Prophet Muhammad believed that freedom of religion and civic rights were important components of a ‘Muslim nation,’ according to a Rice University analysis of the prophet’s covenants with Christians. The researcher argues that the covenants can be used to develop a stronger democratic partnership between Muslims and Christians in the Islamic world and elsewhere.
“Religious Pluralism and Civic Rights in a ‘Muslim Nation’: An Analysis of Prophet Muhammad’s Covenants with Christians” appeared in the February edition of the journalReligions. The paper’s author, Craig Considine, a lecturer in Rice’s Department of Sociology, studied “The Covenants of the Prophet Muhammad with Christians” and found that these agreements established freedom of religion and civic rights for Christians living within the “ummah” (Arabic for “community”).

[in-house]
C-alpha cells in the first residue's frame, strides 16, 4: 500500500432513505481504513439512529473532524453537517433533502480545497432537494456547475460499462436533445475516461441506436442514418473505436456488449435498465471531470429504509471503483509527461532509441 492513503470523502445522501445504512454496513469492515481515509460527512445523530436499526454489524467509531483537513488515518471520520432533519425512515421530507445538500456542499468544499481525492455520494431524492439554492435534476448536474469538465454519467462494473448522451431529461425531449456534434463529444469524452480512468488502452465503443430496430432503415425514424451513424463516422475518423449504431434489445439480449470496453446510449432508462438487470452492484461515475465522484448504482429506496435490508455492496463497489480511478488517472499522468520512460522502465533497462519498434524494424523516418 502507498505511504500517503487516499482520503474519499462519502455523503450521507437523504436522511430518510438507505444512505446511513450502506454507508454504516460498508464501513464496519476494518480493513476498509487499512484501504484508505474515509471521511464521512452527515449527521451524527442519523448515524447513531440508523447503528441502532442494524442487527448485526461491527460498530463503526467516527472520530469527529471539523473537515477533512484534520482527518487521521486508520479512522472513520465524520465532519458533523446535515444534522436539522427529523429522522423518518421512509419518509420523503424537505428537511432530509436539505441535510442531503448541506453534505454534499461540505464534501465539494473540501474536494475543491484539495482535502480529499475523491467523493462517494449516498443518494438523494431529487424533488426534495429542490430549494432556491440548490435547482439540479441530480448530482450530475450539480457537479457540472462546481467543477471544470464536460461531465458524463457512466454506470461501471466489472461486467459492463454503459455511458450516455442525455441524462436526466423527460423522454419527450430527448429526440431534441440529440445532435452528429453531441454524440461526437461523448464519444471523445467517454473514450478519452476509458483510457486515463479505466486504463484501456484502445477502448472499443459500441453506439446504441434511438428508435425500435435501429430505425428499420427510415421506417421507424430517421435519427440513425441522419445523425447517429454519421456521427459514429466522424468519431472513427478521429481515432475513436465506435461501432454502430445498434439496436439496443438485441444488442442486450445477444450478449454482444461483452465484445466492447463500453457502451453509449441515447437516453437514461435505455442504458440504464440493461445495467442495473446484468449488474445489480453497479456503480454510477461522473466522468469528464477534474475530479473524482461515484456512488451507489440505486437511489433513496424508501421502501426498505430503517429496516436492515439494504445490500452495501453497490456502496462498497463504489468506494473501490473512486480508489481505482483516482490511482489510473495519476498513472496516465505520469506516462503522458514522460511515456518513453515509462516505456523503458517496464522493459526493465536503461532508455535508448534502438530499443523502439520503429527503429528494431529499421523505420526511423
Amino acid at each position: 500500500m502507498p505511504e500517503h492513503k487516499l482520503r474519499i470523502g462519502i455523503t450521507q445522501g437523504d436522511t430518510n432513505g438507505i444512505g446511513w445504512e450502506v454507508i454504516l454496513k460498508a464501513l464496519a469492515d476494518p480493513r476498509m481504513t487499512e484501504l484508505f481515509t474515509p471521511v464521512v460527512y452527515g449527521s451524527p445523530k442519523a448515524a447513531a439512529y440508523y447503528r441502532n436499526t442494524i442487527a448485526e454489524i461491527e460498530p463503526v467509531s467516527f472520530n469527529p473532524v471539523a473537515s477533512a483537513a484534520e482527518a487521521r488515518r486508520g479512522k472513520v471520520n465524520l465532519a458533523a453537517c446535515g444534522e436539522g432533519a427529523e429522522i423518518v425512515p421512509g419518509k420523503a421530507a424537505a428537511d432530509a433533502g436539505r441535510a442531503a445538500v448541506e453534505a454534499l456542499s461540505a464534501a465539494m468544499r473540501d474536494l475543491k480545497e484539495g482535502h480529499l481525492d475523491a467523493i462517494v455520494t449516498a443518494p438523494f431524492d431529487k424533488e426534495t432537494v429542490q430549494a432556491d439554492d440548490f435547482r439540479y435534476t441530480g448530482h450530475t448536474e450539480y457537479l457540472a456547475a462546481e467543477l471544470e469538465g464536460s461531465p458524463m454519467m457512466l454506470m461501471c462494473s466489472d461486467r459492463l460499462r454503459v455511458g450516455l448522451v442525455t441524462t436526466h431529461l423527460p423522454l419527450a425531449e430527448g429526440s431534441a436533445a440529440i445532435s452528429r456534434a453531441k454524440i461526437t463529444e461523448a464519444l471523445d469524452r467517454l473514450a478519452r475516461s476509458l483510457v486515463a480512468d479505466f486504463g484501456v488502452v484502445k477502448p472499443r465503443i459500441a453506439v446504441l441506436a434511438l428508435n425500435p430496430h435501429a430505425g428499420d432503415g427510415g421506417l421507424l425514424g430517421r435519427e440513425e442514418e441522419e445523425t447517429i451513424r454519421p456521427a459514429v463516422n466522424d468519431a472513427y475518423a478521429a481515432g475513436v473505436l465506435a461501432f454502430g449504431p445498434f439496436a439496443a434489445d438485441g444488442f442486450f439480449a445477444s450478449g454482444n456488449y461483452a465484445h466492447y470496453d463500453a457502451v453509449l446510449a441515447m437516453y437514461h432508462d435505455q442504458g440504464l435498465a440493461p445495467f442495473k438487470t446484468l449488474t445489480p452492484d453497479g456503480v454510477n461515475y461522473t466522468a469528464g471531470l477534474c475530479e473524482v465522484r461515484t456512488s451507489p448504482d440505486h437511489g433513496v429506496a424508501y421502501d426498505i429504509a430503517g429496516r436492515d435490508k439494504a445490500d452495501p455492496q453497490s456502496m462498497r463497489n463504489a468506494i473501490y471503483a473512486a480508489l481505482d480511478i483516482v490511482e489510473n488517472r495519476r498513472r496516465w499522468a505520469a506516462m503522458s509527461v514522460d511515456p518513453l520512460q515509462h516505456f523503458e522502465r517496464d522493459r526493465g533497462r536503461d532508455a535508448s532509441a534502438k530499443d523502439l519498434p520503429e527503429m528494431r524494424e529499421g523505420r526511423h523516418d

“These covenants were designed to protect and even defend peaceful Christian communities, not attack them,” Considine said. “The research clearly shows that contemporary Islamic states that mistreat and discriminate against Christians cannot be justified in light of Prophet Muhammad’s covenants.”
The covenants were written between 622 and 632 A.D. Considine said it is assumed they were written because of Prophet Muhammad’s desire to build alliances to bolster his new community and because of his positive interactions with members of the Christian faith.